To me, the most important part of a build is the case. If you have a nice case, then it at least looks like you have an awesome build. That's why I have the Fractal Design Define R4 w/Window. And for only 20$ more than these rather cheap looking cases, you can't beat it. I expected these cases to be 40-60$, except for the Lian Li and the DS2, they all just look really cheap. And the Lian Li, I think, was the one with no cable management. So judging my sheer looks and quality the DS2 is the clear winner.

    Personally I can't see anyone chosing to spend 100$ on these cases that wouldn't spend 20 more bucks for the Fractal R4.
  • 0 Hide
    nomnom9608 , May 2, 2013 7:59 AM
    We don't get those brands in my region :'-(
  • 0 Hide
    jesot , May 2, 2013 8:07 AM
    I just don't understand why someone over the age of 9 would want something that looks like that Silverstone in their house. And it's surprising to me because Silverstone typically makes classier looking cases.

    I've been considering the DS2 for my next build for some time. Also have been keeping an eye on Fractal R4 prices as I missed out when NewEgg had them for $80.
  • 0 Hide
    Avus , May 2, 2013 8:24 AM
    For med tower case around these prices... I like my Coolermaster CM690II USB3. It cost my $95CAD + tax. This case look similar to that Cougar case with nicer material.
  • 1 Hide
    hero1 , May 2, 2013 8:26 AM
    jesotI just don't understand why someone over the age of 9 would want something that looks like that Silverstone in their house. And it's surprising to me because Silverstone typically makes classier looking cases.I've been considering the DS2 for my next build for some time. Also have been keeping an eye on Fractal R4 prices as I missed out when NewEgg had them for $80.


    I totally agree with you on this one. These manufacturers need to stop making ugly cases. I don't like the plastic looks with ugly designs and it's the reason I am waiting for some panels to continue face lifting my Haf XM. If I had a choice between all of these cases, I would choose NDS2. And Lian Li need to stop making cases that don't have enough room above motherboard trays to handle even 27mm rad with push or pull configuration.

    I suggest you grab yourself the Fractal Design Define XL R2, slightly bigger version of R4 (minus removable fan filter) but tons of room and great cooling.
  • -2 Hide
    g-unit1111 , May 2, 2013 9:42 AM
    dalmvernI was thinking the same thing g-unit. Im 90% sure im going to use the PS06 for my Haswell build in a few months.


    Yeah if I were going to do a whole new build from scratch I'd use the PS06 from this article and get this:

    PCPartPicker part list: http://pcpartpicker.com/p/UvWF
    Price breakdown by merchant: http://pcpartpicker.com/p/UvWF/by_merchant/
    Benchmarks: http://pcpartpicker.com/p/UvWF/benchmarks/

    CPU: Intel Core i5-3570K 3.4GHz Quad-Core Processor ($189.99 @ Microcenter)
    CPU Cooler: Noctua NH-U9B SE2 37.9 CFM CPU Cooler ($59.99 @ NCIX US)
    Motherboard: Gigabyte GA-Z77X-UD3H ATX LGA1155 Motherboard ($135.99 @ NCIX US)
    Memory: Mushkin Blackline 8GB (2 x 4GB) DDR3-1600 Memory ($63.99 @ Newegg)
    Storage: OCZ Vector Series 128GB 2.5" Solid State Disk ($139.99 @ Newegg)
    Storage: Western Digital Caviar Blue 1TB 3.5" 7200RPM Internal Hard Drive ($66.61 @ Outlet PC)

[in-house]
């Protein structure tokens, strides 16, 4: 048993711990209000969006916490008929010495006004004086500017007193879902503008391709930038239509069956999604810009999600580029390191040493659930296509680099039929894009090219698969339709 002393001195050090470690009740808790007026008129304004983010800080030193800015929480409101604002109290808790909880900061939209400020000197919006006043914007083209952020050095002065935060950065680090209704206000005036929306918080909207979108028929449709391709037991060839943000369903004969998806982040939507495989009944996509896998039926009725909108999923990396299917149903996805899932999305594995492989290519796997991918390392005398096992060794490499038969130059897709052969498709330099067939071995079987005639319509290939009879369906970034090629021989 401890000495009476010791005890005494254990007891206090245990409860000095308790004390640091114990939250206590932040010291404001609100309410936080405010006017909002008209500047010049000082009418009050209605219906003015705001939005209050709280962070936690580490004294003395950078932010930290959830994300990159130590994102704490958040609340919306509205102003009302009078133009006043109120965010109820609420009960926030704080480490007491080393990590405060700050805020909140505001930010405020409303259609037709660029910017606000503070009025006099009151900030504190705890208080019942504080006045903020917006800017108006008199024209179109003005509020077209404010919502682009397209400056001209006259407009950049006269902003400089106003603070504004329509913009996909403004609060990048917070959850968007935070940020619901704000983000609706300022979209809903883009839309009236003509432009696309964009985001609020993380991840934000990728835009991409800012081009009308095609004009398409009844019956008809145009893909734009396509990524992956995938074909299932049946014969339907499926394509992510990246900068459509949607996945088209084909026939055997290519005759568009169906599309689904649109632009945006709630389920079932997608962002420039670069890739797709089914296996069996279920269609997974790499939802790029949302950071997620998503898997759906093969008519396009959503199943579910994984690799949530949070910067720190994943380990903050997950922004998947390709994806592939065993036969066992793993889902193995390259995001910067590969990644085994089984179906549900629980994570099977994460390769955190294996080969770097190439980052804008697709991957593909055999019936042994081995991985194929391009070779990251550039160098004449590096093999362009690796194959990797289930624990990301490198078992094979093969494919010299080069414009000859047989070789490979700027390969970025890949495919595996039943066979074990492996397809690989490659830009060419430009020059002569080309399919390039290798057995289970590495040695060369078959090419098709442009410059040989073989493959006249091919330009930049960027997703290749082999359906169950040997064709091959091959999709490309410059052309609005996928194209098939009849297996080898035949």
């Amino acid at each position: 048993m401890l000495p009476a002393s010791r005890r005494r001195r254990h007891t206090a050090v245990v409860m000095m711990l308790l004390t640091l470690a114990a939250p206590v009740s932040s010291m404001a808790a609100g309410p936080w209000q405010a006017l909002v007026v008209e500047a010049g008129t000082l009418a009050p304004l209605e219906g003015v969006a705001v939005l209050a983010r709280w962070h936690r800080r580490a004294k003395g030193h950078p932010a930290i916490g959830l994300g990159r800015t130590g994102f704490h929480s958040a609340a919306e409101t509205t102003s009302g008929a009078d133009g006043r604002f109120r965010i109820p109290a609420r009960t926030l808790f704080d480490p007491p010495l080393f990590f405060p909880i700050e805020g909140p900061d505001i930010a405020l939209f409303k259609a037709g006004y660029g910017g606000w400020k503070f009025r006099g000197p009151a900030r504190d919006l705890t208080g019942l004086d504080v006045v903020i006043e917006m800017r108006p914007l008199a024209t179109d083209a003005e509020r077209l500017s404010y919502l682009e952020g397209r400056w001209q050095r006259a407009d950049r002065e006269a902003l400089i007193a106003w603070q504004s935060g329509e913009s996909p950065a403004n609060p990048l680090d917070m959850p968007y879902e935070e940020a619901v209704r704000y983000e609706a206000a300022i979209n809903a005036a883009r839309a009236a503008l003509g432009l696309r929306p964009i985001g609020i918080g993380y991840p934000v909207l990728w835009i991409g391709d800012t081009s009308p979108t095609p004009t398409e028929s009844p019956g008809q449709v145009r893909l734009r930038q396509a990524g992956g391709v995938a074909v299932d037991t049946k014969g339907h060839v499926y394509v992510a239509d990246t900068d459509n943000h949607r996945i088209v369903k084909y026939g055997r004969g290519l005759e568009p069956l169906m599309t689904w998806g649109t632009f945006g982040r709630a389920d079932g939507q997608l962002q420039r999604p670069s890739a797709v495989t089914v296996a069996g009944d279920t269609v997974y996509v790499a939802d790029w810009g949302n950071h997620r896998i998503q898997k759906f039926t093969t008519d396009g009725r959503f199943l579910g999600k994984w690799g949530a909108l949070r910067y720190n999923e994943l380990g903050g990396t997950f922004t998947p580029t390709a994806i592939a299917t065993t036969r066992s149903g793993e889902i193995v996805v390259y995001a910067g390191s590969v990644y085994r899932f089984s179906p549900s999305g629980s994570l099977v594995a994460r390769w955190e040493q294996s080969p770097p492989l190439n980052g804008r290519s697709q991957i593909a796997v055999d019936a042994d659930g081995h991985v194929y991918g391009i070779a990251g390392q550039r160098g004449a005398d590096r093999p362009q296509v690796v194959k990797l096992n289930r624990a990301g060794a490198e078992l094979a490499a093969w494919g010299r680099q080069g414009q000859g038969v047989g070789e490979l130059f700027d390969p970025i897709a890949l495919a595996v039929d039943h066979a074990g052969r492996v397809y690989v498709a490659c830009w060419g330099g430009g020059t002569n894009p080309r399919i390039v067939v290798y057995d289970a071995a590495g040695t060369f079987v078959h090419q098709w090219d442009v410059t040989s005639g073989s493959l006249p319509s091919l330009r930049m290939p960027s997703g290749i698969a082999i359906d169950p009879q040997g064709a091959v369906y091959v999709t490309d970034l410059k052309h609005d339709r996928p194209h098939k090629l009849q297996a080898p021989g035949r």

Video Card: Gigabyte GeForce GTX 670 2GB Video Card (2-Way SLI) ($379.99 @ Newegg)
    Video Card: Gigabyte GeForce GTX 670 2GB Video Card (2-Way SLI) ($379.99 @ Newegg)
    Case: Silverstone PS06B-W ATX Mid Tower Case ($83.98 @ Newegg)
    Power Supply: PC Power & Cooling Silencer Mk III 750W 80 PLUS Gold Certified ATX12V Power Supply ($119.99 @ Newegg)
    Optical Drive: Lite-On iHAS124-04 DVD/CD Writer ($17.98 @ Outlet PC)
    Total: $1638.49
    (Prices include shipping, taxes, and discounts when available.)
    (Generated by PCPartPicker 2013-05-02 12:44 EDT-0400)

    But then use the i5-4570K and Z87 motherboard.
  • 0 Hide
    RedJaron , May 2, 2013 11:36 AM
    I'm thinking the DS2 and PS06 win this round with the 9N in a close second. However, I'm not sure it's a fully applicable test with this particular hardware being thrown in these cases, though I understand why it's being done.

    I understand you're trying to put the hottest, loudest parts in the cases to really stretch their thermal and acoustic performance. I understand that these numbers represent a worst-case scenario, and that an average builder could and should expect better results than this. But that leaves me wondering just how much better results I should expect with a system I would actually build if I were to use one of these cases.

    I mean do I really worry about the higher GPU temps on the DS2 when current video cards run considerably cooler and quieter than the 580? What kind of CPU temps would I see in these cases with an OCd IB opposed to a SB-E chip, or with a better CPU cooler? And while I know you can't test using additional or aftermarket fans, is there a better way to use the stock fans included other than the arrangement suggested in the manual? ( I'm guessing you already do this. )

    I'm not meaning to complain that you're not doing a good job. I love the reviews and I realize you're often crunched for time. I would love it more if you could have a few standard hardware configs that you could put in cases to get a better idea of how they perform in varying situations:

    • High Performance/High Temp - i7-37XX, 7970 x 2 ( they're the loudest, hottest cards right now, correct? )
    • Balanced Gaming - i5, 670 GTX / 7950 HD
    • Budget - i3 / AMD FX, 7850 HD
    • Professional Designer - SB-E, Multiple FirePro/Quadro, large HDD array


  • If you had these configs set, then you just choose which one or two are most applicable to the case being tested ( obviously a budget build isn't going in a $150+ case and you won't throw a dream machine in a $50 chassis, ) just like you don't bother benchmarking games at low-res on high-end cards. I think it's better testing using components at the top end of mainstream rather than at the extreme. It gives a fairer look at the case for the majority of the readers while the fewer extreme builders will know they don't have quite so much wiggle room.
  • 0 Hide
    Au_equus , May 2, 2013 11:39 AM
    jesotI just don't understand why someone over the age of 9 would want something that looks like that Silverstone in their house. And it's surprising to me because Silverstone typically makes classier looking cases.I've been considering the DS2 for my next build for some time. Also have been keeping an eye on Fractal R4 prices as I missed out when NewEgg had them for $80.

    newegg has the fd-r4 for $80, but the sale ends today.
  • 0 Hide
    zakaron , May 2, 2013 12:41 PM
    Aesthetics and functionality I'd go with Cougar. Looks are not too vulgar and the symmetry of the top panel is nice. Offset color scheme works well, especially if you use more of their fans in the case.